New Delhi: According to various reports, almost 25% of the world’s population is latently (inactively) infected with tuberculosis (TB) and almost 3,816 people die every day. The epidemiological data from World Health Organization (WHO) suggests that India accounts for almost 26% of total world TB cases, which is almost ~ 2,640,000 cases in 2020.
Currently, doctors are using combination therapy to combat the TB infection and this includes four drugs (daily for months): rifampicin (RIF), isoniazid (INH), pyrazinamide (PYZ), and ethambutol (EMB). Although these methods are efficient to control TB to a great extent, but irregular medicine, ignorance of caregivers and patients, and inefficient drug delivery/management systems can give a rise to drug-resistant bacteria that are difficult to treat. Surprisingly India has the highest burden (total 465,000 cases) of TB patients with multidrug-resistant (MDR) TB and it is alarming to find out a different strategy.
In a recently published study in “Nanoscale” journal (of Royal Society of Chemistry), the researchers from the Regional Centre for Biotechnology (RCB) and the National Institute of Immunology (NII) (under the guidance of Dr. Avinash Bajaj from RCB and Dr. Vinay Nandicoori from NII) discovered a new approach to address this issue.
What is TB-Gel and how can it be useful?
TB-Gel is a novel drug delivery method, with which these drug combinations can be released in a controlled manner for a long period. According to one of the first authors, Dr. Vijay Soni (currently working at Weill Cornell Medicine New York), “We have developed a hydrogel-based delivery system (derived from a low molecular weight bile acid peptide) where we have entrapped four first-line anti-TB drugs (namely Isoniazid, Rifampicin, Pyrazinamide, and Ethambutol) in it, and we called it TB-Gel. The TB-Gel maintained its integrity, elasticity, and strength, and can easily pass through the syringe. It is non-immunogenic (harmless) and implantable under the skin and can release these four drugs (in the therapeutic range) for a prolonged period (up to 15 days in mice).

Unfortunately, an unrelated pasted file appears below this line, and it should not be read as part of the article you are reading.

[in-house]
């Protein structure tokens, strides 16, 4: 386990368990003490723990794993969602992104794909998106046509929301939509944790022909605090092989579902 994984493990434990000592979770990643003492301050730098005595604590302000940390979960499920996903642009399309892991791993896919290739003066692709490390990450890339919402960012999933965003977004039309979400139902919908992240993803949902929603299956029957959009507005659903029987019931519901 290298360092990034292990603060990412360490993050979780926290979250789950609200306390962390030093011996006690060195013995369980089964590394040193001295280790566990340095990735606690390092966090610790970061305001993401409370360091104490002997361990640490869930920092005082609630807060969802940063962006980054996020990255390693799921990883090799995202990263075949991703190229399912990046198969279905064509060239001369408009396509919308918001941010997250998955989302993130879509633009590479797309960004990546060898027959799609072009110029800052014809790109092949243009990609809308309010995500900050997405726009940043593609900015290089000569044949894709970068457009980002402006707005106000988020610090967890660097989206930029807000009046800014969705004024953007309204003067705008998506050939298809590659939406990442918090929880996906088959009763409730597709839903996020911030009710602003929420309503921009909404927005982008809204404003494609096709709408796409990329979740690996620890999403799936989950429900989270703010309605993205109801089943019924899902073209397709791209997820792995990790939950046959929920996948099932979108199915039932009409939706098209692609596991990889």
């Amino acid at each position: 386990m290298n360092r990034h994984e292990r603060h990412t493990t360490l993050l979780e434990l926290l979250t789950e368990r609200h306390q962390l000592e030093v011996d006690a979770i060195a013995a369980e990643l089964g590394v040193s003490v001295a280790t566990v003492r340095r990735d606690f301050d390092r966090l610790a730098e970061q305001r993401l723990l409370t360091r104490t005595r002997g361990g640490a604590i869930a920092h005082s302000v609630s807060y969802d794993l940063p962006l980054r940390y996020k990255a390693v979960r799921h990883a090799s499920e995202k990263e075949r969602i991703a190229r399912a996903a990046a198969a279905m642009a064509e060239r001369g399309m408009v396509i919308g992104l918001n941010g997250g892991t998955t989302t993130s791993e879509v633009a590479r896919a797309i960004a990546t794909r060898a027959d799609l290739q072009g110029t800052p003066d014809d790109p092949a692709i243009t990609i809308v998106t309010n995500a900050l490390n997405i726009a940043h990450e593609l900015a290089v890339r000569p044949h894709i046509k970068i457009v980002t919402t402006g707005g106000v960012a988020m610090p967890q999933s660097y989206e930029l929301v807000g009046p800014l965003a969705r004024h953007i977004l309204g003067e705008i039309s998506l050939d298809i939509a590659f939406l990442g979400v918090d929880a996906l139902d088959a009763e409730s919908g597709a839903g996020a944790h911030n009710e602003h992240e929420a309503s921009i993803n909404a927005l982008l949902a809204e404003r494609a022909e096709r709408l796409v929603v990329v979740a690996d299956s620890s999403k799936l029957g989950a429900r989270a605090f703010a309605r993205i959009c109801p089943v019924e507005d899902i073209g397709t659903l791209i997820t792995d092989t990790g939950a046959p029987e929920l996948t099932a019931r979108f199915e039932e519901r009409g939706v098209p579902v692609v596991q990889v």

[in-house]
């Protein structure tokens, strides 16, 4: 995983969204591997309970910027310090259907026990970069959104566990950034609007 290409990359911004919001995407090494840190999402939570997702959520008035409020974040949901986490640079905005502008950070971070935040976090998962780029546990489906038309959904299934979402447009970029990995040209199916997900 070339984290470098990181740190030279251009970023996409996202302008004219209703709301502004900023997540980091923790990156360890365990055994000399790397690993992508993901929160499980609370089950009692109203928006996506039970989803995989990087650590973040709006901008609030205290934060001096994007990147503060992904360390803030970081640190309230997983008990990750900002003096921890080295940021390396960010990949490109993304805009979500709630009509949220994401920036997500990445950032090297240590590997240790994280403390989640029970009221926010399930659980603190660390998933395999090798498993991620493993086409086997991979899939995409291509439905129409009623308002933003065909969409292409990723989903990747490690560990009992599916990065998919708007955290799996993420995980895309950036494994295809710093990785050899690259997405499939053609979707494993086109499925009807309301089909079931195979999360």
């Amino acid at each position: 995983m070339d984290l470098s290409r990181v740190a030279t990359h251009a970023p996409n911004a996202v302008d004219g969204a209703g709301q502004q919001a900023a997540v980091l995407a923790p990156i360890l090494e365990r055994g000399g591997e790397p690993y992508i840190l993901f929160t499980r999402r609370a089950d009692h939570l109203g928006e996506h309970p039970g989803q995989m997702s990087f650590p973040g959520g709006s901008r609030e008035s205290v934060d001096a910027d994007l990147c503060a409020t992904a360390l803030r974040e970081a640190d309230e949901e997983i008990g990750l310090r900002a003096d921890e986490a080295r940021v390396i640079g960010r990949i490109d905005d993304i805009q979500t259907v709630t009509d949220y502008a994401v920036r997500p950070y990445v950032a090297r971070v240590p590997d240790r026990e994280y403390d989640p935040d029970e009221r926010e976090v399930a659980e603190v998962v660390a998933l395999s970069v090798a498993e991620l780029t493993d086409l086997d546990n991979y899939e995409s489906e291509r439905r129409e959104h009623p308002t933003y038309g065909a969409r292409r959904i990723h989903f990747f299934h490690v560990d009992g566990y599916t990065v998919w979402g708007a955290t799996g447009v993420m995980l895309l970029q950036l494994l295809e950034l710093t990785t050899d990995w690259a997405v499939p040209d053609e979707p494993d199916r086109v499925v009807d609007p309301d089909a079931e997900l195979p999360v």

Is it biocompatible?
Researchers have done extensive studies in mice and checked the drug release rate with changing porosity of the hydrogel. They have also infected mice with tuberculosis and checked the efficacy of TB-Gel as compared to the oral drug delivery system.
Dr. Sanjay Pal (another first author, currently working at National Cancer Institute, USA) mentioned that in their “TB infection mice model”, TB-Gel treated mice showed significantly lower infection as compared to the group of mice that were administered with daily oral doses. “As TB-Gel can maintain the optimum drug levels in the blood, without taking daily oral medications, therefore we found that it reduces the systematic toxicity and side effects of these drugs. Hence this system can lessen the requirement of regular dosing, it can be very helpful for TB treatment management and decreases the likelihood of drug resistance emergence.”
Novel TB-Gel can release four front line anti-TB drugs and outperforms the oral doses of this combination. Thus reducing the TB infection in mice efficiently. (Image Credit: Nanoscale and Authors)
Why TB-Gel is needed?